Global Warming Has Opened the Famed Northwest Passage to Navigation

Beneath the Aurora Borealis an oil tanker glides through the night past the Coast Guard ice breaker Amundsen and vanishes into the maze of shoals and straits of the Northwest Passage, navigating waters that for millennia were frozen over this time of year.

Warming has forced a retreat of the polar ice cap, opening up a sea route through the Canadian Arctic Archipelago and connecting the Atlantic and Pacific Oceans for several months of the year.

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Commander Alain Lacerte is at the helm as the vessel navigates the Queen Maud Gulf, poring over charts that date from the 1950s and making course corrections with the help of GPS.

"Where it's white (on the chart), it means the area hasn't been surveyed," he explains -— leaning over a map that is mostly white. "Most of the far north hasn't been surveyed, so our maps are unreliable."

The crew constantly take radar and multi-beam sonar measurements and check their position.

"We don't want any shoals named after us," says the old sea dog from behind his spectacles.

Almost the size of the European Union, the Canadian Arctic seabed remains largely uncharted. The waters are also shallow and navigating unknown parts can be deadly -- even when the north is ice-free.

Today, taking this route cuts 7,000 kilometers (4,350 miles) off a trip from London to Tokyo, saving time and fuel.

"Never imagined this"

Since the 15th century there have been a dozen expeditions seeking a faster shipping route from Europe to Asia through the north.

The Norwegian explorer Roald Amundsen was the first to cross the Northwest Passage, on board the Gjøa, in an expedition that took three years, finishing in 1906.


Amundsen's Gjøa. (image: Wikimedia Commons)

Afterward interest in the waterway waned. An average of one ship per year attempted to make the crossing over the past century.

But thawing of the polar ice promises Arctic nations new opportunities to open ocean trade routes and offshore oil fields.

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In the summer months the Amundsen is used by Canadian government scientists -— among them Roger Provost, a Canadian Ice Service meteorologist — as well as a network of scientists led by the ArcticNet organization.

Provost looked with amazement from the wheelhouse at the lack of any ice cover around the coast guard ship. "Anyone who still denies climate change is real has their head in the ground, they're blind," he said.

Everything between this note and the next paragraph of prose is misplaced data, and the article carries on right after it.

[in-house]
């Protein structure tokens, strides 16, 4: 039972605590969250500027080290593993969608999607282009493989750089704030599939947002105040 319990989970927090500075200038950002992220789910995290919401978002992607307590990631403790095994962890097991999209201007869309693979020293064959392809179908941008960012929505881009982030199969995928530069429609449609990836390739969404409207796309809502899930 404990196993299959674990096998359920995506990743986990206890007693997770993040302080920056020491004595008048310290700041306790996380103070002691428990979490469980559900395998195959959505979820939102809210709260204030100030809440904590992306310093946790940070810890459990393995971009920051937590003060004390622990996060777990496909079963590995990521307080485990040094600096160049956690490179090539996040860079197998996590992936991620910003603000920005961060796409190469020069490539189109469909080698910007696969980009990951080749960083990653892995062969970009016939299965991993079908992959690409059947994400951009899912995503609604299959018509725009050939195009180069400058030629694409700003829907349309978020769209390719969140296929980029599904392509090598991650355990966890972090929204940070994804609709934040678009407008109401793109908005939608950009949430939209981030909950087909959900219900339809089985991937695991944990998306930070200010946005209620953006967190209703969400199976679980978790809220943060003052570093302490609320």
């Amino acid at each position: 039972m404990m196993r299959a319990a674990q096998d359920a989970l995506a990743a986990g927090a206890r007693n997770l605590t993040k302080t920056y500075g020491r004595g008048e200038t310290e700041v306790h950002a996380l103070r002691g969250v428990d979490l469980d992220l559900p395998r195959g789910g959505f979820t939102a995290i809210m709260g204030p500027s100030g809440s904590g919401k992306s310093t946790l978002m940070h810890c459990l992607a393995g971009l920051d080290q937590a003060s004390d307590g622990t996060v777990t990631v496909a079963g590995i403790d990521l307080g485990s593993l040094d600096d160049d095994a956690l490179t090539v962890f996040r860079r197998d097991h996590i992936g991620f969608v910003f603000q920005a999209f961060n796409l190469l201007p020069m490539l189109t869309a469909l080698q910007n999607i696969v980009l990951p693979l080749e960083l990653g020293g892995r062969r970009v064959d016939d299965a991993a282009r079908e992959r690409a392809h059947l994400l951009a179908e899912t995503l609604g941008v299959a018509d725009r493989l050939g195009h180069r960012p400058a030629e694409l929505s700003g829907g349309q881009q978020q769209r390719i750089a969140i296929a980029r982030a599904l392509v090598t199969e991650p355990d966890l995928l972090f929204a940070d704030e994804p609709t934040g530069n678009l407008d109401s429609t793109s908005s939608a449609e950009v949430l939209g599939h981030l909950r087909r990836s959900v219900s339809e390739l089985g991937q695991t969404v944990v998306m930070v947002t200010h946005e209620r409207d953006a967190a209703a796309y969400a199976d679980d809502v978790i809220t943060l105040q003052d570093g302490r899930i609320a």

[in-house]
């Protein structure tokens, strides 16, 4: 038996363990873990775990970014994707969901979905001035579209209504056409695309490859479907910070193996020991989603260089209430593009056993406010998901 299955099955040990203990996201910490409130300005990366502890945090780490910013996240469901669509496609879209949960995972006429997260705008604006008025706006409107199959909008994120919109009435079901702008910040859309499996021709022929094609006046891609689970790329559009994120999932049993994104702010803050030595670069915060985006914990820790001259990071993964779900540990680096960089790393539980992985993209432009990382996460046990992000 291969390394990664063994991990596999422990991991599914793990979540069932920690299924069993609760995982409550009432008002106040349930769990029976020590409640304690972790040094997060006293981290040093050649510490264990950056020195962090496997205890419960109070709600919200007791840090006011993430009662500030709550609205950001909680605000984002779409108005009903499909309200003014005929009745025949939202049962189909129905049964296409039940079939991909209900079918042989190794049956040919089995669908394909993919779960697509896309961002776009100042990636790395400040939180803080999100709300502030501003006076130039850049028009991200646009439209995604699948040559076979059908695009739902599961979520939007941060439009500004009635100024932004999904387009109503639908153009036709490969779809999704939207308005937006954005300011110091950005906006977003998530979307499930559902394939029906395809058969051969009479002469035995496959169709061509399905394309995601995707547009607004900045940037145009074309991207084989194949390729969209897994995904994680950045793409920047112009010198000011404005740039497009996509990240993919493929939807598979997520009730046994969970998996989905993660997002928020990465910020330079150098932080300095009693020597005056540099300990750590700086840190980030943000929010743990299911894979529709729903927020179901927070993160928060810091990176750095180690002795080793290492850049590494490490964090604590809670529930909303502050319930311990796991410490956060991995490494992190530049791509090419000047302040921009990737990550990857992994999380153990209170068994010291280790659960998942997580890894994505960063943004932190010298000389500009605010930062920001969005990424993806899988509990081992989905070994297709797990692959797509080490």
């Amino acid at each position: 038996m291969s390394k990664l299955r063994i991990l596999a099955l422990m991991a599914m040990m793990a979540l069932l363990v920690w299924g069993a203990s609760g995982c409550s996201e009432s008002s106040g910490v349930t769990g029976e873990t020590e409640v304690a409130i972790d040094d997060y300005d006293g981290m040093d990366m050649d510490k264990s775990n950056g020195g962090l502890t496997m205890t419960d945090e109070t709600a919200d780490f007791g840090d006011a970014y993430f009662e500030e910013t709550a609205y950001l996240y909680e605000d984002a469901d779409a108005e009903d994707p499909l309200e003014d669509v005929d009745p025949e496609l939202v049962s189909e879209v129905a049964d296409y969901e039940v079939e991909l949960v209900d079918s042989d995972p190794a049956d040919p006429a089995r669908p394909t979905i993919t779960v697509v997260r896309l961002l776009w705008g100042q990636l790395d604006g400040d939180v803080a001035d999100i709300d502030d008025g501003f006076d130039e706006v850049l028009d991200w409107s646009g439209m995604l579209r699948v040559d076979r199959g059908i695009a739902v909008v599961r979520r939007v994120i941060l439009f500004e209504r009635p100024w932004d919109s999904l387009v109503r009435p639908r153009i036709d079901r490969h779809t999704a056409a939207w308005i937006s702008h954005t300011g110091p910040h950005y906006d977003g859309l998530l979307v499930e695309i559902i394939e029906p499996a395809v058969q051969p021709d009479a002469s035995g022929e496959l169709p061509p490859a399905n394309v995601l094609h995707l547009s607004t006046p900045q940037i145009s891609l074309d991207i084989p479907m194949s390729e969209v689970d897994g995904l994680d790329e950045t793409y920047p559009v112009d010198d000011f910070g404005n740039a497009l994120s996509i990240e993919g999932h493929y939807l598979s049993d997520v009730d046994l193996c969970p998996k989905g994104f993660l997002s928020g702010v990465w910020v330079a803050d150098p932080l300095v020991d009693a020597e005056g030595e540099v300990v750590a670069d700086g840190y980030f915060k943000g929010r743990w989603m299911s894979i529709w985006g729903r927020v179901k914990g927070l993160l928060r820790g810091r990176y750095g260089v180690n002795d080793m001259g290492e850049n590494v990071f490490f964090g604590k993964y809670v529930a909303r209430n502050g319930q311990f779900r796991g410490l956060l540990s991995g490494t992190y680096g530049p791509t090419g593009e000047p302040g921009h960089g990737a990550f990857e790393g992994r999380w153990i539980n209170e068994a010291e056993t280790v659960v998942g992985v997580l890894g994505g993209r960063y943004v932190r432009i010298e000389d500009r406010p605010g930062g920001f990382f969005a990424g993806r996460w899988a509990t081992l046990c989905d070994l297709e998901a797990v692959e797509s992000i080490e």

In 37 years of Arctic exploration, he said he "never imagined ever seeing this," pointing to satellite images showing a clear path through the Queen Maud Gulf and the M'Clintock Channel, where the Amundsen is headed.

Almost 112 years ago to the day, the explorer Amundsen got stuck in the pack ice here. And in 1979, Provost recalls, another Canadian Coast Guard ice-breaker had to cut short its inaugural journey, unable to push beyond this point through thick ice.

Over the past five years the number of cargo and cruise ships, tankers and others crossing the Passage climbed to 117.

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Northwest Passage routes. (image: NASA)

In 2010, Canada imposed shipping regulations on seafarers going through the Passage, but the United States and the European Union do not recognize Canada's ownership of the waterway, considering it international waters.

The ice will completely disappear

The ice cover has steadily retreated over the past decade, with this year set to be the hottest on record, according to the U.S. National Oceanic and Atmospheric Administration.

The previous year saw average global temperatures rise one degree Celsius — but by three degrees in the Arctic.

What most worries Provost is the loss of "multi-year ice," formed over centuries. "In a few years it will completely disappear," he forecast.

"It's a tragedy for all humanity what is happening." Glaciologist Lauren Candlish said: "We're now in the transition phase, from having multi-year ice through the entire summer, to a seasonally ice free Arctic."

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Arctic shrinkage as of 2007 compared to previous years. (image: Jesse Allen/NASA)

Poring over data on her computer in a nook of the ship the University of Manitoba researcher says: "It's a different Arctic now. Less predictable, with more fluctuations."

The last such melting occurred "before the last ice age," from AD 100,000 to AD 10,000, she noted.

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In 2009, the Ocean Watch crew saw a lot of sea ice as they sailed through the Northwest Passage on their mission to bring awareness to threats to Earth's fragile ocean environment. (image: David Thoreson /Around the Americas via NASA)

Most aboard the ship doubt we are headed for an Arctic shipping boom predicted by many, as the weather remains unpredictable and harsh. But there is sure to be an increase, which raises concerns for the environment.

"When it was covered in ice, this ecosystem was not threatened," says Provost. The Arctic is a unique and diverse ecosystem that is home to whales, seals, polar bears, walruses and several bird species.

"A massive oil spill like the one in the Gulf of Mexico in 2010 must never happen in the Arctic," he said. "The consequences would be much more serious."

[Editor's Note: David Thoreson, an Emmy-nominated documentary filmmaker, professional photographer and explorer, was a member of the first American crew to traverse the Northwest Passage in both directions. Below is a video of his presentation about his journey, given at Raritan Valley Community College, New Jersey, on September 28, 2015. Courtesy Alaska Wilderness League.]


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